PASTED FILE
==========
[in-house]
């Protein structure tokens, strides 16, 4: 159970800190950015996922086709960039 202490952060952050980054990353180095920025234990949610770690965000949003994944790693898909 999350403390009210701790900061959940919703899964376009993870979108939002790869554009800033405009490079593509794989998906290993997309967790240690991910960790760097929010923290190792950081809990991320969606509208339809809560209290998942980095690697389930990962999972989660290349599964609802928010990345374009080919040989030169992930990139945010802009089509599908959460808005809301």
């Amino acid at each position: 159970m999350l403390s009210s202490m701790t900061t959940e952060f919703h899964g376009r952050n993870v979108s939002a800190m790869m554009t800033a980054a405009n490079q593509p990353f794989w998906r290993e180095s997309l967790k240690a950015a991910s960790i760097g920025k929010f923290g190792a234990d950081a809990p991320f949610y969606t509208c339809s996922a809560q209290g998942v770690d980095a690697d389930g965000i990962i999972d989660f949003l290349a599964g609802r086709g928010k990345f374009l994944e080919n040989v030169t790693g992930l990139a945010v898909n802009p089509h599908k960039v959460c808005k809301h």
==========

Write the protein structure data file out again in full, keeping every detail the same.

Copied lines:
[in-house]
């Protein structure tokens, strides 16, 4: 159970800190950015996922086709960039 202490952060952050980054990353180095920025234990949610770690965000949003994944790693898909 999350403390009210701790900061959940919703899964376009993870979108939002790869554009800033405009490079593509794989998906290993997309967790240690991910960790760097929010923290190792950081809990991320969606509208339809809560209290998942980095690697389930990962999972989660290349599964609802928010990345374009080919040989030169992930990139945010802009089509599908959460808005809301």
């Amino acid at each position: 159970m999350l403390s009210s202490m701790t900061t959940e952060f919703h899964g376009r952050n993870v979108s939002a800190m790869m554009t800033a980054a405009n490079q593509p990353f794989w998906r290993e180095s997309l967790k240690a950015a991910s960790i760097g920025k929010f923290g190792a234990d950081a809990p991320f949610y969606t509208c339809s996922a809560q209290g998942v770690d980095a690697d389930g965000i990962i999972d989660f949003l290349a599964g609802r086709g928010k990345f374009l994944e080919n040989v030169t790693g992930l990139a945010v898909n802009p089509h599908k960039v959460c808005k809301h």